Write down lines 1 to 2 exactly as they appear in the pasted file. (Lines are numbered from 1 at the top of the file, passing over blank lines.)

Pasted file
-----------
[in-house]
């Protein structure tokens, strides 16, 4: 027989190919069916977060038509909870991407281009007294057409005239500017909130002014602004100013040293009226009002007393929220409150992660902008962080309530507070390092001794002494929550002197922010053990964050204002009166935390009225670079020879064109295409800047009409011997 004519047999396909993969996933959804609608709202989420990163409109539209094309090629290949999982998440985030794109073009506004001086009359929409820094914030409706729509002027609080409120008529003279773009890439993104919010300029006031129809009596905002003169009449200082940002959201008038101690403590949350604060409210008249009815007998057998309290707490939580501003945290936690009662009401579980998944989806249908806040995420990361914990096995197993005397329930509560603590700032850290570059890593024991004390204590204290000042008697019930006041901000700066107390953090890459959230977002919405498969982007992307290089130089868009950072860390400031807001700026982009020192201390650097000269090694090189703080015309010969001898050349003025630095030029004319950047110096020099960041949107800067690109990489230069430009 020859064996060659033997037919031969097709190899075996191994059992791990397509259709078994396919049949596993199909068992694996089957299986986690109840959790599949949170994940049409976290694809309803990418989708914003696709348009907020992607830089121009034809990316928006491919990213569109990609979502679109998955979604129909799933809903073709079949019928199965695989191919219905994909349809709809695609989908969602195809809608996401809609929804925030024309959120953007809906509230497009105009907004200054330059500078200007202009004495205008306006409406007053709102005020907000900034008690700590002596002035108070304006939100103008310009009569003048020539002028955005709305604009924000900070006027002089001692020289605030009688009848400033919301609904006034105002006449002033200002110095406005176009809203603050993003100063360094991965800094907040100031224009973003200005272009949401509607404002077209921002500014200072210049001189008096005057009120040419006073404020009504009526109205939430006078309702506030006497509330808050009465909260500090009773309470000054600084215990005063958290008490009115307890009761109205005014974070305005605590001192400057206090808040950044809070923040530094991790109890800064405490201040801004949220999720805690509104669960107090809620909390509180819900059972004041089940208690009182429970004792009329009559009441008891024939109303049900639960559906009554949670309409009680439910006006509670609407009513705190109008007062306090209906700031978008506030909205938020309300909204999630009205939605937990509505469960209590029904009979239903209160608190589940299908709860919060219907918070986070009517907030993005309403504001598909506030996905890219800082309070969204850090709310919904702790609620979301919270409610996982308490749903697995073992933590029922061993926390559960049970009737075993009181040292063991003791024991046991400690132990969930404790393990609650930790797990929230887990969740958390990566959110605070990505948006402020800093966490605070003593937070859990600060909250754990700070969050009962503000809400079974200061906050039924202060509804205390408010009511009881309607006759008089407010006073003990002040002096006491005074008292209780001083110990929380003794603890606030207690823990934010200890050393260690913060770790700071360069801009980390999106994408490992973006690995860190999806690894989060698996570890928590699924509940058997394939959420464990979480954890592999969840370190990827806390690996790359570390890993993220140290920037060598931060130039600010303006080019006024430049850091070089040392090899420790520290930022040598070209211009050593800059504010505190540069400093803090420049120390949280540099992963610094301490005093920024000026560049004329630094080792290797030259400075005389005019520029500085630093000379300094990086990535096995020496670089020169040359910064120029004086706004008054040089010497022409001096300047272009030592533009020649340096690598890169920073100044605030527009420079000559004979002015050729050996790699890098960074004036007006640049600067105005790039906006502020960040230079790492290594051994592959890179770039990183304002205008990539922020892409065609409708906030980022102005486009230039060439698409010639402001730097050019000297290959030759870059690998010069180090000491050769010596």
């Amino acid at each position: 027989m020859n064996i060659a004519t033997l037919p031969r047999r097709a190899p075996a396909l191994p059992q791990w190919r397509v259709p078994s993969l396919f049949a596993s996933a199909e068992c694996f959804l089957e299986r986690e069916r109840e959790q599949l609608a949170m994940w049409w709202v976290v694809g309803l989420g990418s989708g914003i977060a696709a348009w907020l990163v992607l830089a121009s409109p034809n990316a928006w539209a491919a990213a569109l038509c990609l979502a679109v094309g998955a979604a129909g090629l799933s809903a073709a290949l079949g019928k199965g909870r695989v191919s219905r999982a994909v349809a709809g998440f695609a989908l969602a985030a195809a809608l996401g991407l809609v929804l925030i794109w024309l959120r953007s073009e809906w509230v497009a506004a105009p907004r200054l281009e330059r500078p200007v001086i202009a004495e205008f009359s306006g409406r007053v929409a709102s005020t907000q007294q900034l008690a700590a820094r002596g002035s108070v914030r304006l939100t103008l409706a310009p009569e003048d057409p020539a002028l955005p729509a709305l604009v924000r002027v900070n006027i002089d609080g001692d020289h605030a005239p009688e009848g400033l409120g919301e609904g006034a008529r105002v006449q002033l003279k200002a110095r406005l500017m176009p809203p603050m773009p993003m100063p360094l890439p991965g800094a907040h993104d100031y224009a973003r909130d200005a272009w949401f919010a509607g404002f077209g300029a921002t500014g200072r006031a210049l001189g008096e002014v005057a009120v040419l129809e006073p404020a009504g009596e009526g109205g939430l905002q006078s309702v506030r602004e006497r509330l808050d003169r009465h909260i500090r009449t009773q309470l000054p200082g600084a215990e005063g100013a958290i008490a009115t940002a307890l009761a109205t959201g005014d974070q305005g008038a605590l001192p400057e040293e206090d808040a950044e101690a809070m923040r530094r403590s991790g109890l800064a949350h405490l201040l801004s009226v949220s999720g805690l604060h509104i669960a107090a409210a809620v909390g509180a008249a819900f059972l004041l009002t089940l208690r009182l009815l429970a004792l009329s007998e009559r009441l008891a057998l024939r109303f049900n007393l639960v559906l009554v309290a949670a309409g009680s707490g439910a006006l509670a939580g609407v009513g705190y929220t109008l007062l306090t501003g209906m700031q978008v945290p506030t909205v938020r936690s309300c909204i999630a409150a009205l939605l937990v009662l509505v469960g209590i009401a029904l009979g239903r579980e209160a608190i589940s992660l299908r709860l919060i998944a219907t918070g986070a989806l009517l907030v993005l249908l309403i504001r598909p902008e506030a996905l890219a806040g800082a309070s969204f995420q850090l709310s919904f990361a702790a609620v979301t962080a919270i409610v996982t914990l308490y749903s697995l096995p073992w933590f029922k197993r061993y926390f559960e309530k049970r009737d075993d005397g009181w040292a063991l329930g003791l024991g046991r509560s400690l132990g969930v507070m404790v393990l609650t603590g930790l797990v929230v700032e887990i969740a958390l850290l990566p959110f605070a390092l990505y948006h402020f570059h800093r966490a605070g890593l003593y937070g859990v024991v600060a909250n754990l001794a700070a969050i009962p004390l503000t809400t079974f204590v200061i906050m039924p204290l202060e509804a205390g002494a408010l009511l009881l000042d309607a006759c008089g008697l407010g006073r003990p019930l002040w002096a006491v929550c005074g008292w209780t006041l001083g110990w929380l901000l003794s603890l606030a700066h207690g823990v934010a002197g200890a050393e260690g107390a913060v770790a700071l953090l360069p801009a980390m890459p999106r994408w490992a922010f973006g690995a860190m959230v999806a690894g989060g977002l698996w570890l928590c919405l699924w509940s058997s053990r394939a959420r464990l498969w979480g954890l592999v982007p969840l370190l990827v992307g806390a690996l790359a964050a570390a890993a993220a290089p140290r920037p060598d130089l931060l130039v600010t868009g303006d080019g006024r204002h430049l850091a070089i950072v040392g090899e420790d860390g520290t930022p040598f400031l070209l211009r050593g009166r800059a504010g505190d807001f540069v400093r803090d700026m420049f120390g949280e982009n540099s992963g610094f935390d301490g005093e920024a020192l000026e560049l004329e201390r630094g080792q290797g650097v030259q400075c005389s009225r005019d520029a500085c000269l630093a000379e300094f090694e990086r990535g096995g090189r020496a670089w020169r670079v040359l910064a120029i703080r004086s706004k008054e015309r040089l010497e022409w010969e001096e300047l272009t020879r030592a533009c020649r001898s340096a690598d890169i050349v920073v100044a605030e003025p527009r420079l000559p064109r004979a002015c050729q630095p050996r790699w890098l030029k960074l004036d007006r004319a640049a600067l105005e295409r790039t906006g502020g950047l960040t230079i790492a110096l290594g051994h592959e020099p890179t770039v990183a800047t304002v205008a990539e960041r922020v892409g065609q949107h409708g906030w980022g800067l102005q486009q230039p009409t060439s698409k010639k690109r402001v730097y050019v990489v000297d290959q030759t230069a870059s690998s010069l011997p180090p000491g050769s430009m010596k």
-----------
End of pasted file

[in-house]
């Protein structure tokens, strides 16, 4: 027989190919069916977060038509909870991407281009007294057409005239500017909130002014602004100013040293009226009002007393929220409150992660902008962080309530507070390092001794002494929550002197922010053990964050204002009166935390009225670079020879064109295409800047009409011997 004519047999396909993969996933959804609608709202989420990163409109539209094309090629290949999982998440985030794109073009506004001086009359929409820094914030409706729509002027609080409120008529003279773009890439993104919010300029006031129809009596905002003169009449200082940002959201008038101690403590949350604060409210008249009815007998057998309290707490939580501003945290936690009662009401579980998944989806249908806040995420990361914990096995197993005397329930509560603590700032850290570059890593024991004390204590204290000042008697019930006041901000700066107390953090890459959230977002919405498969982007992307290089130089868009950072860390400031807001700026982009020192201390650097000269090694090189703080015309010969001898050349003025630095030029004319950047110096020099960041949107800067690109990489230069430009 020859064996060659033997037919031969097709190899075996191994059992791990397509259709078994396919049949596993199909068992694996089957299986986690109840959790599949949170994940049409976290694809309803990418989708914003696709348009907020992607830089121009034809990316928006491919990213569109990609979502679109998955979604129909799933809903073709079949019928199965695989191919219905994909349809709809695609989908969602195809809608996401809609929804925030024309959120953007809906509230497009105009907004200054330059500078200007202009004495205008306006409406007053709102005020907000900034008690700590002596002035108070304006939100103008310009009569003048020539002028955005709305604009924000900070006027002089001692020289605030009688009848400033919301609904006034105002006449002033200002110095406005176009809203603050993003100063360094991965800094907040100031224009973003200005272009949401509607404002077209921002500014200072210049001189008096005057009120040419006073404020009504009526109205939430006078309702506030006497509330808050009465909260500090009773309470000054600084215990005063958290008490009115307890009761109205005014974070305005605590001192400057206090808040950044809070923040530094991790109890800064405490201040801004949220999720805690509104669960107090809620909390509180819900059972004041089940208690009182429970004792009329009559009441008891024939109303049900639960559906009554949670309409009680439910006006509670609407009513705190109008007062306090209906700031978008506030909205938020309300909204999630009205939605937990509505469960209590029904009979239903209160608190589940299908709860919060219907918070986070009517907030993005309403504001598909506030996905890219800082309070969204850090709310919904702790609620979301919270409610996982308490749903697995073992933590029922061993926390559960049970009737075993009181040292063991003791024991046991400690132990969930404790393990609650930790797990929230887990969740958390990566959110605070990505948006402020800093966490605070003593937070859990600060909250754990700070969050009962503000809400079974200061906050039924202060509804205390408010009511009881309607006759008089407010006073003990002040002096006491005074008292209780001083110990929380003794603890606030207690823990934010200890050393260690913060770790700071360069801009980390999106994408490992973006690995860190999806690894989060698996570890928590699924509940058997394939959420464990979480954890592999969840370190990827806390690996790359570390890993993220140290920037060598931060130039600010303006080019006024430049850091070089040392090899420790520290930022040598070209211009050593800059504010505190540069400093803090420049120390949280540099992963610094301490005093920024000026560049004329630094080792290797030259400075005389005019520029500085630093000379300094990086990535096995020496670089020169040359910064120029004086706004008054040089010497022409001096300047272009030592533009020649340096690598890169920073100044605030527009420079000559004979002015050729050996790699890098960074004036007006640049600067105005790039906006502020960040230079790492290594051994592959890179770039990183304002205008990539922020892409065609409708906030980022102005486009230039060439698409010639402001730097050019000297290959030759870059690998010069180090000491050769010596």